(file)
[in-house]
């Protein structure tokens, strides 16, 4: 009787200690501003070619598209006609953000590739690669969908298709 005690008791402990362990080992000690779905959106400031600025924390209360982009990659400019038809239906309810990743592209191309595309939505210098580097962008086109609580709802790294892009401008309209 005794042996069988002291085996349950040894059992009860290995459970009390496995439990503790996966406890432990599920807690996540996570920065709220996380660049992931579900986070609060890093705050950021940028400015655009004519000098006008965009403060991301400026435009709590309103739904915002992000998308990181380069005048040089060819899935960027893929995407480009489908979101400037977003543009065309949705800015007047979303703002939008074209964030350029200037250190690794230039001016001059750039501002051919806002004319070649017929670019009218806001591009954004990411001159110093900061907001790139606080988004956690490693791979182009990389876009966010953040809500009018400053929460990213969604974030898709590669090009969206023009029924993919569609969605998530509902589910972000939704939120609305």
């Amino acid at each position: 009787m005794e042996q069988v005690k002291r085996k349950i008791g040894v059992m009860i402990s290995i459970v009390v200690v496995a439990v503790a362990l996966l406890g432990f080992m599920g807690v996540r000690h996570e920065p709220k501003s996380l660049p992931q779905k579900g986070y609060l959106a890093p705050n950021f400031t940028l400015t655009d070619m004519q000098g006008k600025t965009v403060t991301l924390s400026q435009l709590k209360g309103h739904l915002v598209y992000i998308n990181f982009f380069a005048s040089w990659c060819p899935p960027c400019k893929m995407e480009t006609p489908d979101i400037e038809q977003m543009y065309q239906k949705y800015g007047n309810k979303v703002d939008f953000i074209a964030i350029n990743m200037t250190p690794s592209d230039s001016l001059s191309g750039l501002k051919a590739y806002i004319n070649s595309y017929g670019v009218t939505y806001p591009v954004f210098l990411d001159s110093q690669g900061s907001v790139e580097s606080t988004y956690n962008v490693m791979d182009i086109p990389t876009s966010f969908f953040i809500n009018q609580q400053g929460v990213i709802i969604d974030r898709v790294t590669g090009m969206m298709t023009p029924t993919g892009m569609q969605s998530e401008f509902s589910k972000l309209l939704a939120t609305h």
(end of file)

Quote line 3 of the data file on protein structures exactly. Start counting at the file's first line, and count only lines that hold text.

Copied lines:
């Amino acid at each position: 009787m005794e042996q069988v005690k002291r085996k349950i008791g040894v059992m009860i402990s290995i459970v009390v200690v496995a439990v503790a362990l996966l406890g432990f080992m599920g807690v996540r000690h996570e920065p709220k501003s996380l660049p992931q779905k579900g986070y609060l959106a890093p705050n950021f400031t940028l400015t655009d070619m004519q000098g006008k600025t965009v403060t991301l924390s400026q435009l709590k209360g309103h739904l915002v598209y992000i998308n990181f982009f380069a005048s040089w990659c060819p899935p960027c400019k893929m995407e480009t006609p489908d979101i400037e038809q977003m543009y065309q239906k949705y800015g007047n309810k979303v703002d939008f953000i074209a964030i350029n990743m200037t250190p690794s592209d230039s001016l001059s191309g750039l501002k051919a590739y806002i004319n070649s595309y017929g670019v009218t939505y806001p591009v954004f210098l990411d001159s110093q690669g900061s907001v790139e580097s606080t988004y956690n962008v490693m791979d182009i086109p990389t876009s966010f969908f953040i809500n009018q609580q400053g929460v990213i709802i969604d974030r898709v790294t590669g090009m969206m298709t023009p029924t993919g892009m569609q969605s998530e401008f509902s589910k972000l309209l939704a939120t609305h």